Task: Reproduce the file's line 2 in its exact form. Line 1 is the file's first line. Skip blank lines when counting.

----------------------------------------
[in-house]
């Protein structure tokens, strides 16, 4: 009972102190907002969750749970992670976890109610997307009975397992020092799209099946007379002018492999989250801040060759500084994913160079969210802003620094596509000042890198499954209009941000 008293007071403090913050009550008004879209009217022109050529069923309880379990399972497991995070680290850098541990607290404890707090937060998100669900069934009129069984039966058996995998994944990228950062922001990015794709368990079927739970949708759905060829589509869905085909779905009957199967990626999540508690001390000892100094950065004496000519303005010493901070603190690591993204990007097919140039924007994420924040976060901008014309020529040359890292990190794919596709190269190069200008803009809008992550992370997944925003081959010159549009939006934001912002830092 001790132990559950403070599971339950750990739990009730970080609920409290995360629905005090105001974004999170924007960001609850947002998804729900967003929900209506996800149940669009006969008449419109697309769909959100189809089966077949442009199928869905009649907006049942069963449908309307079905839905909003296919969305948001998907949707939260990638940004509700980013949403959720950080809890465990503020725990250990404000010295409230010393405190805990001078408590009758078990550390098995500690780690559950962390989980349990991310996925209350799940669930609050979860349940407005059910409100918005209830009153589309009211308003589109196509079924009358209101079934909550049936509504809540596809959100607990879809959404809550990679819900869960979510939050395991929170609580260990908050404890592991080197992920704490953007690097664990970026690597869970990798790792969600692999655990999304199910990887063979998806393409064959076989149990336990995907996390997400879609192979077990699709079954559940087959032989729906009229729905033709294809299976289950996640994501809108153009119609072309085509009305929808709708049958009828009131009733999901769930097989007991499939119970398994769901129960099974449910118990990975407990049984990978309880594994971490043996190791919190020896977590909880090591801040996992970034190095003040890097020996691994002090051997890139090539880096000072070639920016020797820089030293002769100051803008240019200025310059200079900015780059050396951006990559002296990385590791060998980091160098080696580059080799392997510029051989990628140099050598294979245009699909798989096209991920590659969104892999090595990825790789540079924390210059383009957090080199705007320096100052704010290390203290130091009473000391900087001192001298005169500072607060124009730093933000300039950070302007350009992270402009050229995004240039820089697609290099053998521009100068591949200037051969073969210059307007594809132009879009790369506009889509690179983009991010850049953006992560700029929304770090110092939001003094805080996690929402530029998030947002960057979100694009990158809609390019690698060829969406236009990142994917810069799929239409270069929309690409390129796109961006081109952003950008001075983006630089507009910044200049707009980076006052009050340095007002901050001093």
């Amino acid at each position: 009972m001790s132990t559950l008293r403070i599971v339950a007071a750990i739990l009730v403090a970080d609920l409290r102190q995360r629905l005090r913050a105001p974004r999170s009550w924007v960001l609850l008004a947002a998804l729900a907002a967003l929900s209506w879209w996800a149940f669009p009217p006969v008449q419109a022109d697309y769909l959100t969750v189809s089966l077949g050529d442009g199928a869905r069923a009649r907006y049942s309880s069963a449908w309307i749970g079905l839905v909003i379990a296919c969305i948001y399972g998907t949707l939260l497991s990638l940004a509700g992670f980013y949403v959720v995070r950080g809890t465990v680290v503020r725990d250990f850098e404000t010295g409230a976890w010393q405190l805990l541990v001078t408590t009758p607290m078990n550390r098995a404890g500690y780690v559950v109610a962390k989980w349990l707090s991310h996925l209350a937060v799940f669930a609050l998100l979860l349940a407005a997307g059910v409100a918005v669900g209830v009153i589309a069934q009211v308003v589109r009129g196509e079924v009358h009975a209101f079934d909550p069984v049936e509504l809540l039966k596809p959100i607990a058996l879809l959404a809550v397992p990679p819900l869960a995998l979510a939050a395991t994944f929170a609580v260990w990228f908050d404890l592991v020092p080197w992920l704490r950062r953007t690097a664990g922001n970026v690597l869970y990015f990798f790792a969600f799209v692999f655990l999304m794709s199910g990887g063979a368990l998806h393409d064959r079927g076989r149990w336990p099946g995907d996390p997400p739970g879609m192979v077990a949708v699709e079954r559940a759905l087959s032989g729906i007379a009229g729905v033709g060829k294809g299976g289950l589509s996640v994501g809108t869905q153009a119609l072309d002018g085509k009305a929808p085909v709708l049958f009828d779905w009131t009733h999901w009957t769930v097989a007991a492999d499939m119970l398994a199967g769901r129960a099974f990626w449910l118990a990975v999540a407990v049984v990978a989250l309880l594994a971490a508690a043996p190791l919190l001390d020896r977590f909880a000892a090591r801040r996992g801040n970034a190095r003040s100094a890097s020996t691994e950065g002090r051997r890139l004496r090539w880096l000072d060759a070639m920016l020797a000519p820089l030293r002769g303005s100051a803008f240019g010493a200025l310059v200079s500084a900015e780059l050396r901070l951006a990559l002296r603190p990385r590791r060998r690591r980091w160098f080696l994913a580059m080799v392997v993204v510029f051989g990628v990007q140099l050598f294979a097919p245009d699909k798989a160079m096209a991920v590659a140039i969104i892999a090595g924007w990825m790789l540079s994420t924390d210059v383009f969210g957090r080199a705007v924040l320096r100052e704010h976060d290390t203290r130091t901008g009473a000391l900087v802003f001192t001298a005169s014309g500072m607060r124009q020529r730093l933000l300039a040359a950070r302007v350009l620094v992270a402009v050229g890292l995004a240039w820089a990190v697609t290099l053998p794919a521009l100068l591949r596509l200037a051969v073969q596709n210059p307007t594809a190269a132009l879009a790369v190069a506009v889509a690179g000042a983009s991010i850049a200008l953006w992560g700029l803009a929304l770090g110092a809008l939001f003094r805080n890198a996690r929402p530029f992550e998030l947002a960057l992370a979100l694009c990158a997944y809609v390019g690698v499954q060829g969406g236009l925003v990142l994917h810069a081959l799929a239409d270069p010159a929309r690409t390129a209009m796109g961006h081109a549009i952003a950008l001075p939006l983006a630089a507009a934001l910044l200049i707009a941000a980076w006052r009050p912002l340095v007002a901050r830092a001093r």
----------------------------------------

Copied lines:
């Protein structure tokens, strides 16, 4: 009972102190907002969750749970992670976890109610997307009975397992020092799209099946007379002018492999989250801040060759500084994913160079969210802003620094596509000042890198499954209009941000 008293007071403090913050009550008004879209009217022109050529069923309880379990399972497991995070680290850098541990607290404890707090937060998100669900069934009129069984039966058996995998994944990228950062922001990015794709368990079927739970949708759905060829589509869905085909779905009957199967990626999540508690001390000892100094950065004496000519303005010493901070603190690591993204990007097919140039924007994420924040976060901008014309020529040359890292990190794919596709190269190069200008803009809008992550992370997944925003081959010159549009939006934001912002830092 001790132990559950403070599971339950750990739990009730970080609920409290995360629905005090105001974004999170924007960001609850947002998804729900967003929900209506996800149940669009006969008449419109697309769909959100189809089966077949442009199928869905009649907006049942069963449908309307079905839905909003296919969305948001998907949707939260990638940004509700980013949403959720950080809890465990503020725990250990404000010295409230010393405190805990001078408590009758078990550390098995500690780690559950962390989980349990991310996925209350799940669930609050979860349940407005059910409100918005209830009153589309009211308003589109196509079924009358209101079934909550049936509504809540596809959100607990879809959404809550990679819900869960979510939050395991929170609580260990908050404890592991080197992920704490953007690097664990970026690597869970990798790792969600692999655990999304199910990887063979998806393409064959076989149990336990995907996390997400879609192979077990699709079954559940087959032989729906009229729905033709294809299976289950996640994501809108153009119609072309085509009305929808709708049958009828009131009733999901769930097989007991499939119970398994769901129960099974449910118990990975407990049984990978309880594994971490043996190791919190020896977590909880090591801040996992970034190095003040890097020996691994002090051997890139090539880096000072070639920016020797820089030293002769100051803008240019200025310059200079900015780059050396951006990559002296990385590791060998980091160098080696580059080799392997510029051989990628140099050598294979245009699909798989096209991920590659969104892999090595990825790789540079924390210059383009957090080199705007320096100052704010290390203290130091009473000391900087001192001298005169500072607060124009730093933000300039950070302007350009992270402009050229995004240039820089697609290099053998521009100068591949200037051969073969210059307007594809132009879009790369506009889509690179983009991010850049953006992560700029929304770090110092939001003094805080996690929402530029998030947002960057979100694009990158809609390019690698060829969406236009990142994917810069799929239409270069929309690409390129796109961006081109952003950008001075983006630089507009910044200049707009980076006052009050340095007002901050001093």